Pablo Ibanez Colomo

Email: P.Ibanez-Colomo@lse.ac.uk
Administrative support: Dianne Delvaille
Room: New Academic Building 5.16
Tel.  020-7955-7779

Pablo Ibáñez Colomo is Associate Professor of Law at the London School of Economics and Political Science. He received a Ph.D. from the European University Institute in June 2010 (Jacques Lassier Prize). Before joining the EUI as a Researcher in 2007, he taught for three years at the Law Department of the College of Europe (Bruges), where he also took an LL.M. in 2004. In 2008, Pablo spent six months as a TTLF fellow at Stanford Law School. He has been invited as a guest lecturer at several institutions.

 
Research Interests

Pablo's work focuses on competition law and economic regulation (in particular, communications regulation), and, more generally, he has an interest in the economic analysis of law. His doctoral dissertation examined how competition law, communications regulation and national media regimes overlap and influence one another. In the field of competition law, he has written on the modernisation of Article 102, on the judicial review of administrative decisions, on its interface with intellectual property and on State aid. Future projects will deal with the economic analysis of media regulation.

 
External Activities
  • Visiting Lecturer, College of Europe (Bruges) - Introductory course for lawyers (since 2007)

  • ‘Visiting Lecturer, Curso de Derecho de la competencia europeo y español (Madrid)’

   
Books  

European Communications Law and Technological Convergence. Deregulation, Re-regulation and Regulatory Convergence in Television and Telecommunications. (Wolters Kluwer, 2011)

This book presents a critical examination of the European regulatory reaction to technological convergence, tracing the explicit and implicit mechanisms through which emerging concerns are incorporated into regulation. It seeks to identify the patterns that underlie these responses to determine the extent to which the issues at stake, and the implications of intervention, are fully understood and considered by authorities. The focus of the analysis is placed on ‘conflict points’ – areas of overlap between regimes – the study of which has been largely neglected. The PhD thesis on which this monograph is based was awarded the 2011 Jacques Lassier Prize.

Manual de Derecho de la Competencia (with L. Ortiz Blanco, Jeronimo Maillo Gonzalez-Orus and Alfonso Lamadrid de Pablo), Tecnos, 2008

 
Selected articles
and chapters in books
 

'The Commission Investigation into Pay TV Services: Open Questions'
Journal of European Competition Law and Practice (2014), 5(8) 531-541

In January 2014, the Commission launched an investigation into pay TV services in the context of a review of EU copyright rules and following the ruling in Murphy, where the ECJ held that exclusive territorial licensing agreements may be restrictive by object. Vice-President Almunia's statement expresses concerns with restraints limiting the passive sales of pay TV services and with the ‘portability’ of subscriptions across borders. The Commission envisions a form of cross-border competition between pay TV operators that is not easy to reconcile with the observable industry dynamics. It is not clear to what extent the suggested approach considers the ‘economic and legal context’ in which agreements between studios and broadcasters are concluded.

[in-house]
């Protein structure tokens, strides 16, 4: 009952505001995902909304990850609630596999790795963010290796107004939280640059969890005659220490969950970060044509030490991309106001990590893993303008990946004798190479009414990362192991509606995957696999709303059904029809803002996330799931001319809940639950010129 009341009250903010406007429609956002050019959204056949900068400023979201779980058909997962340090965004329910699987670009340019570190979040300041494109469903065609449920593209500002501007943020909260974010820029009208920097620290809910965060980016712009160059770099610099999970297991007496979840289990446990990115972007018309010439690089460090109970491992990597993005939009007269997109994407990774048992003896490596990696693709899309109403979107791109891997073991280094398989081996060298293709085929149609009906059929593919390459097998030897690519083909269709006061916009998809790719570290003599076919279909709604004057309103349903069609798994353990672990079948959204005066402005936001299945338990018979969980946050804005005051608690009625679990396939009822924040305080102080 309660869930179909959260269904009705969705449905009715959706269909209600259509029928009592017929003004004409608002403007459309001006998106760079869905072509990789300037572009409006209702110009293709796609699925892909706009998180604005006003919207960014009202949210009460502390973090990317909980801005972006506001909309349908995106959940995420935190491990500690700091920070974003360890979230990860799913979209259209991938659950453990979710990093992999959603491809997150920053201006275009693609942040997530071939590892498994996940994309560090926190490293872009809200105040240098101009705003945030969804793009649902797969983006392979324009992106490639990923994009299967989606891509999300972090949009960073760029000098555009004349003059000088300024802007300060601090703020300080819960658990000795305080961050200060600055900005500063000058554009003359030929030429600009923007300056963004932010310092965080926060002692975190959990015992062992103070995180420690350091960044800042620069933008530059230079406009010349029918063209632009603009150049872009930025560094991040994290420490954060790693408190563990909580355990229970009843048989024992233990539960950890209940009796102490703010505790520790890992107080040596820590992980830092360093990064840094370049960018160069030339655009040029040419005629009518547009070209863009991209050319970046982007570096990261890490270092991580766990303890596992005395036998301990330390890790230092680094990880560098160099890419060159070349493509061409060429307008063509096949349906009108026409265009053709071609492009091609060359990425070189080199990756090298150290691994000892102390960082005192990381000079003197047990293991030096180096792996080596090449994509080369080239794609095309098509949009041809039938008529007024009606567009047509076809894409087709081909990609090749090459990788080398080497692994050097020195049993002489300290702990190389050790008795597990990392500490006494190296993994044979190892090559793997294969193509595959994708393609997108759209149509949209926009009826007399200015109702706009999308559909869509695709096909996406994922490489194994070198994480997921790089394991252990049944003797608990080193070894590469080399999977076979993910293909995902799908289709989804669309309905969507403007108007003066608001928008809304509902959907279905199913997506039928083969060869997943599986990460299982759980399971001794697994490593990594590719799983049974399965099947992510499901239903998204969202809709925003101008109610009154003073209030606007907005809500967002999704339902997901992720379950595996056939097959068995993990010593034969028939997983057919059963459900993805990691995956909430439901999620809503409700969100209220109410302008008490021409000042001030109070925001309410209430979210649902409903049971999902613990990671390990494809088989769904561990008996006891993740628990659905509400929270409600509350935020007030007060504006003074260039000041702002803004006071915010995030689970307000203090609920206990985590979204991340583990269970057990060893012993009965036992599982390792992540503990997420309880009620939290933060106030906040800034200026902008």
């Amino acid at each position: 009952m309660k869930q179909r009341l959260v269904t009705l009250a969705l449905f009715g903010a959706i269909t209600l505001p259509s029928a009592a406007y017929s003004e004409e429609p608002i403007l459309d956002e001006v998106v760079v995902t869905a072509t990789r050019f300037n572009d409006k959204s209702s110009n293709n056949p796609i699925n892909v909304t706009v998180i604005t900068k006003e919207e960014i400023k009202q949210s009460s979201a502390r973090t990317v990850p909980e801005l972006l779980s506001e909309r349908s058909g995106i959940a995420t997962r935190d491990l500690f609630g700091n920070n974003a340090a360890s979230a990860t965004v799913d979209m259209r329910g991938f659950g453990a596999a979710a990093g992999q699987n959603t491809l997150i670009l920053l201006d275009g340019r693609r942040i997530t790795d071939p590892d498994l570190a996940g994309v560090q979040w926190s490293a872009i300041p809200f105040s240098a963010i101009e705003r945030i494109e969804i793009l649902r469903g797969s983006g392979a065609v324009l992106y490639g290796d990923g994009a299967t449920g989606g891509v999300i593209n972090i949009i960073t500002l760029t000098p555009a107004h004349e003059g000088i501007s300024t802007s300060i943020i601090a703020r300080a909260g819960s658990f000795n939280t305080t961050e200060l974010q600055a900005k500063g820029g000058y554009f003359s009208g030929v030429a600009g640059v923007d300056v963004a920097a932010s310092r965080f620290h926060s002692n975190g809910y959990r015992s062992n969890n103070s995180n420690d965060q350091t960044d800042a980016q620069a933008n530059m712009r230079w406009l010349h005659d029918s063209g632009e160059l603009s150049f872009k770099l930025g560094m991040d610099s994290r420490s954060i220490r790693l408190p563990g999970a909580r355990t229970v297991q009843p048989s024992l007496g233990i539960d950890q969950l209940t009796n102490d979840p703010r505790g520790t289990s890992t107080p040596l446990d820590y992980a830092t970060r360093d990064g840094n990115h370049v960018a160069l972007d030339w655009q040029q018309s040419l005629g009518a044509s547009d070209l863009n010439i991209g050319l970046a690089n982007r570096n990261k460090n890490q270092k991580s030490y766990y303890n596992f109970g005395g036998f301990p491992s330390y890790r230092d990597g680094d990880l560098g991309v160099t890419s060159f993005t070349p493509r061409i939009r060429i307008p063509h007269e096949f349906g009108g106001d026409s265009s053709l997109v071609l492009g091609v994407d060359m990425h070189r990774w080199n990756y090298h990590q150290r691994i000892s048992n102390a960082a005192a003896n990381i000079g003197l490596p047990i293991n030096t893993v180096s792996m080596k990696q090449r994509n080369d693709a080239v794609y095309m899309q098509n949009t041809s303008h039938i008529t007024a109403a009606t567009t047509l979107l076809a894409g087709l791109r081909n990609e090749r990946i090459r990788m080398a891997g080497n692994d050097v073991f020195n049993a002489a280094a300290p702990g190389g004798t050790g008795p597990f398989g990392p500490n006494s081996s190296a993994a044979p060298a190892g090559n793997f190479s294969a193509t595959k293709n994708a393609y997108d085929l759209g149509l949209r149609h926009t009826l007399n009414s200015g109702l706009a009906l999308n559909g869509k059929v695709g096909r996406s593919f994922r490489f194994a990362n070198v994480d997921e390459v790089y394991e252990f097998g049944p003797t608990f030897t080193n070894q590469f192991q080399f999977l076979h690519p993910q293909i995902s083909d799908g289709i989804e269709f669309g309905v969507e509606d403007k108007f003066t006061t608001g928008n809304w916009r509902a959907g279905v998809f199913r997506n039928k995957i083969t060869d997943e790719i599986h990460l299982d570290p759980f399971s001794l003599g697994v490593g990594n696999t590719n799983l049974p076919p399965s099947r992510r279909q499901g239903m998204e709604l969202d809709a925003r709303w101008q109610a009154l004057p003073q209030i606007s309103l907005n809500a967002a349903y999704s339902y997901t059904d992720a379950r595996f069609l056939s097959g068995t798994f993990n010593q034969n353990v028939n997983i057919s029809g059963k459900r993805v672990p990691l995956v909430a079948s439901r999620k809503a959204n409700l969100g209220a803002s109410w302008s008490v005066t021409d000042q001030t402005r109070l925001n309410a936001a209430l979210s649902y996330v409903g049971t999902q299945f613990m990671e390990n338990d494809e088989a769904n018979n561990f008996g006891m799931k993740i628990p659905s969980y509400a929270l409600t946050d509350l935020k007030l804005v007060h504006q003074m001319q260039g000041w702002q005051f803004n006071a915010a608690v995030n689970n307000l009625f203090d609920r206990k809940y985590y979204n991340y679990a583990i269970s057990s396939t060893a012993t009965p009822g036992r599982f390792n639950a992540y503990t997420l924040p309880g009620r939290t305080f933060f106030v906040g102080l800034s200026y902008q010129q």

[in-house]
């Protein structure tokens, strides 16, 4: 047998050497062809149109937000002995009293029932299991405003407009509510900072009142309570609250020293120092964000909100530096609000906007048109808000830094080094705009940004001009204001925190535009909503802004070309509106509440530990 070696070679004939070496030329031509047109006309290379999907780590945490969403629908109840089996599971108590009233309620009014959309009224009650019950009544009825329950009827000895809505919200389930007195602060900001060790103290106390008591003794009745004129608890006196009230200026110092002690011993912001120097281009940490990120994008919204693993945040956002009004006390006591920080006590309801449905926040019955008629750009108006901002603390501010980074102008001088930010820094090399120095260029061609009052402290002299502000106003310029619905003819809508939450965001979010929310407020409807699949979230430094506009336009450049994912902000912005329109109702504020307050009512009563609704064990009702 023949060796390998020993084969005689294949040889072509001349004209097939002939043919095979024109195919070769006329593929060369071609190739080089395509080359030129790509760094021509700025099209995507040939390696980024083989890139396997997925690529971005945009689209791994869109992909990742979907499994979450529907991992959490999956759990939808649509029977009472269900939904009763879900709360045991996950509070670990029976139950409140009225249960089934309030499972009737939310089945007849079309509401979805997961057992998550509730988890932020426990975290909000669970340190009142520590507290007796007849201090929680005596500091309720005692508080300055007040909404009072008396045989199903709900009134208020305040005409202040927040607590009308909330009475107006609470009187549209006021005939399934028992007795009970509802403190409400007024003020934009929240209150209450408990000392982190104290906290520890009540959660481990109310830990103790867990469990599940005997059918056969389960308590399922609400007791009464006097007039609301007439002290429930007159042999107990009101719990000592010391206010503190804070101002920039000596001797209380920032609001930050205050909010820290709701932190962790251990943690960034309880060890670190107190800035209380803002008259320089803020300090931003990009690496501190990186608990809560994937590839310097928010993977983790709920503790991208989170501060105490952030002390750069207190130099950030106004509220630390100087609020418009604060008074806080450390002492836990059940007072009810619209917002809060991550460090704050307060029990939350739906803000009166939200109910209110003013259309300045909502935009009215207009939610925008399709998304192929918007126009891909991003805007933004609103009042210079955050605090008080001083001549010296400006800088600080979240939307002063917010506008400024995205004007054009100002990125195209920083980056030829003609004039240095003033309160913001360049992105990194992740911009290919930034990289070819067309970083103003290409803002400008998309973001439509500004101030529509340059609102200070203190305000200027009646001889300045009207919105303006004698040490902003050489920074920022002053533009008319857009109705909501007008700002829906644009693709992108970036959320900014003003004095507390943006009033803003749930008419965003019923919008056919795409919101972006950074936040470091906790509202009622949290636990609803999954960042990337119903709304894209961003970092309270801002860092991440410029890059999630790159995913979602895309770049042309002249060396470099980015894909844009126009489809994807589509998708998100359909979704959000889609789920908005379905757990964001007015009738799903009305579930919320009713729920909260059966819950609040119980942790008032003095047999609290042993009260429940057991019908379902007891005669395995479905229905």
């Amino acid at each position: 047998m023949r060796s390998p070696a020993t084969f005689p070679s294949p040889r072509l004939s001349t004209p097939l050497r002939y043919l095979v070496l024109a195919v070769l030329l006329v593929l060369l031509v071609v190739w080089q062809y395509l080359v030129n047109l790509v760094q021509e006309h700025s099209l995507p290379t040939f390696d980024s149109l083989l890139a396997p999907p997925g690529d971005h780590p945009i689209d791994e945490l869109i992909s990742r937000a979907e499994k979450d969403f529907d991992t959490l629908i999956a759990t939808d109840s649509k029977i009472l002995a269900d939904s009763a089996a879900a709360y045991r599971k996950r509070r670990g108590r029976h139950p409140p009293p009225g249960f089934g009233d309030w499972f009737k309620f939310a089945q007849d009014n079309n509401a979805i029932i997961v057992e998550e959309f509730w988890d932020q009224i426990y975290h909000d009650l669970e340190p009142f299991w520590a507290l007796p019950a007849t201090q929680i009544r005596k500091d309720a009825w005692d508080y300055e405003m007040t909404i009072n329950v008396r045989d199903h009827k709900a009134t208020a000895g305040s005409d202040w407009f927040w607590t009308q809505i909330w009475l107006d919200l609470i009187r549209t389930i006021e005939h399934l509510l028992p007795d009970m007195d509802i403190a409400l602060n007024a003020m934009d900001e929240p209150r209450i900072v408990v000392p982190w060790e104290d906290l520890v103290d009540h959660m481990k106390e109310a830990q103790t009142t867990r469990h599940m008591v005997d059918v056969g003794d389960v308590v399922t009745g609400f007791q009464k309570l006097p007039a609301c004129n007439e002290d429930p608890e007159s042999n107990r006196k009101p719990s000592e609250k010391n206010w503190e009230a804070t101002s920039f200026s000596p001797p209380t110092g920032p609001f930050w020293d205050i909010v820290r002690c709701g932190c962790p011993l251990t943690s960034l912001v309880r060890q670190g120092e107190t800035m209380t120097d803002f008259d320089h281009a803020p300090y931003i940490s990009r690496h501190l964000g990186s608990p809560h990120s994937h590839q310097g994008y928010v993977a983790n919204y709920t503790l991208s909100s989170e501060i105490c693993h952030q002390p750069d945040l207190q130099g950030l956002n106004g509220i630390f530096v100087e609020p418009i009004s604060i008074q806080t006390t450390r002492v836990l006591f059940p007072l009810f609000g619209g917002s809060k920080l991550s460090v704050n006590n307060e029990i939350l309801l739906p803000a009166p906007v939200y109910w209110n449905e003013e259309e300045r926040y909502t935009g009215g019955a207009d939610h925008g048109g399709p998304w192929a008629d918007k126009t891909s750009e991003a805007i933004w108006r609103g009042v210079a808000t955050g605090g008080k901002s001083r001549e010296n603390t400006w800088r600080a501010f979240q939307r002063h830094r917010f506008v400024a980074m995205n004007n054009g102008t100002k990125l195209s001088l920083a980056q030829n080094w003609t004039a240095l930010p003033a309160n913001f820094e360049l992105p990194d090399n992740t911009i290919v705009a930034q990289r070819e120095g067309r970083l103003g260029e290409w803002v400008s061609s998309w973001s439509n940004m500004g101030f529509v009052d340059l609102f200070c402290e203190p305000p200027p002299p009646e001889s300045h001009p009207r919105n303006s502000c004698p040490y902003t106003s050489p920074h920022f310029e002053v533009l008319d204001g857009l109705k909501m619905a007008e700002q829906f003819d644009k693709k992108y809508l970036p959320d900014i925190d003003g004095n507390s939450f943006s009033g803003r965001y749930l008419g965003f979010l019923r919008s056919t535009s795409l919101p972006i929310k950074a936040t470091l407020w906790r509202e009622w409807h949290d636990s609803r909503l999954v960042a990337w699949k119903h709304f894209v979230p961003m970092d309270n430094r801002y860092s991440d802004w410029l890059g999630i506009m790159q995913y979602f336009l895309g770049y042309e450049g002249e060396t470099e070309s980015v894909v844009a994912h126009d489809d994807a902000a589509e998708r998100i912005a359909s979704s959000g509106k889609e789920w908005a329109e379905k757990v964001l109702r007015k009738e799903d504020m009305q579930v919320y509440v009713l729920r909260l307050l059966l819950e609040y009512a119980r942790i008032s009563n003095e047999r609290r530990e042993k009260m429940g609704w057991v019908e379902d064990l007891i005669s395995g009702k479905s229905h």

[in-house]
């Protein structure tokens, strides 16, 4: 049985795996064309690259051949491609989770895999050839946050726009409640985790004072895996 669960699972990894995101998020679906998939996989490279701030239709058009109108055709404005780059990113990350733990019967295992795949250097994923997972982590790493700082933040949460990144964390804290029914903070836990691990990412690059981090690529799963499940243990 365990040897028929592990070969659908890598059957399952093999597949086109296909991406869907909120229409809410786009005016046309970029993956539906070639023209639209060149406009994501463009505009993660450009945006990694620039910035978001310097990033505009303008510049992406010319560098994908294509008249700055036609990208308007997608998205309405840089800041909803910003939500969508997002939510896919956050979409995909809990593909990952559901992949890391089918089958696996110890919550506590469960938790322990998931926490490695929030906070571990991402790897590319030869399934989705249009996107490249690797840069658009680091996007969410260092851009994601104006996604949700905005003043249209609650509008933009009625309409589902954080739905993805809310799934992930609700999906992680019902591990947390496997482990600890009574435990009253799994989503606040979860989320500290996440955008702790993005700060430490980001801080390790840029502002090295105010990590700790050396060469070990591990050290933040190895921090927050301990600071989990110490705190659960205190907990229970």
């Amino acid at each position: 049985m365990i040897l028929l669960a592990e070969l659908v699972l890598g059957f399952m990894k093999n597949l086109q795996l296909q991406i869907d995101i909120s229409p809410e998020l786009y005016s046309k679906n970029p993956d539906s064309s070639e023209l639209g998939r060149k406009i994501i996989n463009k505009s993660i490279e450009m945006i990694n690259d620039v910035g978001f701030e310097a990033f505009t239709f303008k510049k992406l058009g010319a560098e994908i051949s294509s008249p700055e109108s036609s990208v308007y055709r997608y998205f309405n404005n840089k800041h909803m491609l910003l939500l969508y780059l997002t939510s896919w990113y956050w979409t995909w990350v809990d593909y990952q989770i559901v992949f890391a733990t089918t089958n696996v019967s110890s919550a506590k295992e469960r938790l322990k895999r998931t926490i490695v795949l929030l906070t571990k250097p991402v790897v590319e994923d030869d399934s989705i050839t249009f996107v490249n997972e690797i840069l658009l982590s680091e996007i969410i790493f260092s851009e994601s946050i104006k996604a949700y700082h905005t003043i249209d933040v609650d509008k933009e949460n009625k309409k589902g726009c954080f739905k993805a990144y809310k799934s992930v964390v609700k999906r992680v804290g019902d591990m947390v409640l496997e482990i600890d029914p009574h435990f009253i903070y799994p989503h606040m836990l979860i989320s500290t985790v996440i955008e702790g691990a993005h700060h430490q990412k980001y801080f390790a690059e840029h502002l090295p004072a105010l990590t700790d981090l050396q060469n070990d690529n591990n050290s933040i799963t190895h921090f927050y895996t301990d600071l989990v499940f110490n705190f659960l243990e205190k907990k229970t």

‘Exclusionary Discrimination under Article 102 TFEU’ Common Market Law Review (2014), 51(1) 141-163

The fact that an integrated dominant firm deals on more favourable conditions with its affiliated divisions may be abusive within the meaning of Article 102 TFEU. It is not clear when and why this is the case. It has sometimes been suggested that, as a rule, dominant firms are not entitled to favour their own activities over those of rivals. This piece shows that there is no such thing as a non-discrimination rule applying across the board, which, if anything, would run counter to the logic and purpose of competition law. A case-by-case assessment is thus justified. There are compelling reasons to expand to exclusionary discrimination the principles set out in the Guidance Paper 2008 for the assessment of refusals to deal and "margin squeeze" abuses.

‘State Aid Litigation before EU Courts (2004-2012): A Statistical Overview’ Journal of European Competition Law and Practice (2013), 4(6) 469-484

This article considers annulment actions and appeals brought by Member States, recipients, and sub-national entities since 2004. Where the Member States took part in the proceedings, Commission decisions were annulled more frequently by the General Court. Annulments were more likely where the ‘private investor test’ was raised as a ground. On appeal, selectivity-related issues are prominent; first instance judgments were rarely set aside.

'Three Shifts in EU Competition Policy: Towards Standards, Decentralization, Settlements' Maastricht Journal of European and Comparative Law (2013), 20(3), 363-385.

EU competition policy has undergone fundamental transformations over the past 20 years. The changes observed are substantive, procedural and institutional in nature. Two decades ago, EU competition policy was enforced centrally by the Commission in a way that is probably best described as traditional administrative law-making. Policy was formulated by means of formal decisions adopted in individual cases and by legislative instruments regulating firm behaviour in detail. Following the adoption of Regulation 1/2003, and as a result of the use of economic analysis, the enforcement landscape is more diverse and decentralized. National competition authorities have emerged as key players in the field (a trend that is also observed in other fields of EU economic regulation, including energy and electronic communications). Individual decisions are now crucially complemented by soft law instruments, the use of which started in the 1990s and which now permeate the whole discipline, and by negotiated procedures.